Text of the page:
Nickelodeon, “the first network for kids,” feeds this phenomenon with remarkable energy. While still the network of such fine kid-oriented fare as Rugrats and The Wild Thornberrys, it has learned to compete with the edgier Cartoon Network with wonderfully subversive toons like SpongeBob SquarePants and the funny-as-hell The Fairly Oddparents. Most importantly, however, Nick has fixed its crosshairs firmly on the tweens by aggressively programming music videos (I see more videos on Nick than on its fellow Viacom channel MTV) and live-action shows like Spin the Bottle (a music-interview show) and an upcoming series starring Lil Romeo and his dad Master P—all featuring kid-appeal personalities in the decidedly grown-up contexts of fame and fortune.


Nick’s newest toon, My Life As a Teenage Robot, is also driven by the Tweeny hunger for the rewards due them on the other side of puberty. Its protagonist, a mega-powered battle ‘bot who only wants to be a normal, even popular, teenager, is an avatar for the journey into the magical world of high school, where the clothes, the attitudes, and even the petty politics are just so much cooler than in the drab world of toys and bikes and parental control.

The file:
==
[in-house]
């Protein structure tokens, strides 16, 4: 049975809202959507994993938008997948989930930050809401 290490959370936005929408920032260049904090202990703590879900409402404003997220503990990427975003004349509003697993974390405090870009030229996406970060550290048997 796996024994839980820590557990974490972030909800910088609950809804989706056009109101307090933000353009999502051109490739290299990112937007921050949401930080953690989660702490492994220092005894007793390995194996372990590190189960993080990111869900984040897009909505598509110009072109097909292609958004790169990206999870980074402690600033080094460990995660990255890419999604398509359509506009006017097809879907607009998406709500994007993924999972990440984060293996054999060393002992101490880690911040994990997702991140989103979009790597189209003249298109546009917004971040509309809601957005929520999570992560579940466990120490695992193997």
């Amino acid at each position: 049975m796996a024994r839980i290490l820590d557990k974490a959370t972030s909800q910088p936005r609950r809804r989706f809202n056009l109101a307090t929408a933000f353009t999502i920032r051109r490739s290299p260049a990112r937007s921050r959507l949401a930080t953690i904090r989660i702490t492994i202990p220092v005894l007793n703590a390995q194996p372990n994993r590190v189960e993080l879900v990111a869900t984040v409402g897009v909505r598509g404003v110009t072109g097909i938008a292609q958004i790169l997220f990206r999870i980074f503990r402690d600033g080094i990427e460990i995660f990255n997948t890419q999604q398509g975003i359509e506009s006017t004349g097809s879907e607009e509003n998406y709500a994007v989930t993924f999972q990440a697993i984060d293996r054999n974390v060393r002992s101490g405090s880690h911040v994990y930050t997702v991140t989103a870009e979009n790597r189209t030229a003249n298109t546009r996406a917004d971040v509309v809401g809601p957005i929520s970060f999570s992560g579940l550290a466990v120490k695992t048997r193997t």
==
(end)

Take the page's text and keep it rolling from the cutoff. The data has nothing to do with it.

After years of failed attempts, Mrs. Wakeman (voiced by Candi Milo), the local old-lady mad scientist—doesn’t every small town have one?—has succeeded in creating the ultimate battle-robot, the XJ-9 (Janice Kawaye). Packed to the eyebrows with servos, widgets, missiles, and lasers, XJ-9 is the essential device for defense and rescue against the world’s most dire foes. The only problem, however, is that in order to operate independently, XJ-9 had to be given a personality it’s all very technical), which manifests itself as an awkward but earnest teenager who prefers to be called “Jenny” and wants nothing more than to be a real girl. Thus Mrs. Wakeman must be both operator and Mom to her creation, while Jenny is constantly torn between her duties as a superweapon and trying to fit in with the rest of the kids.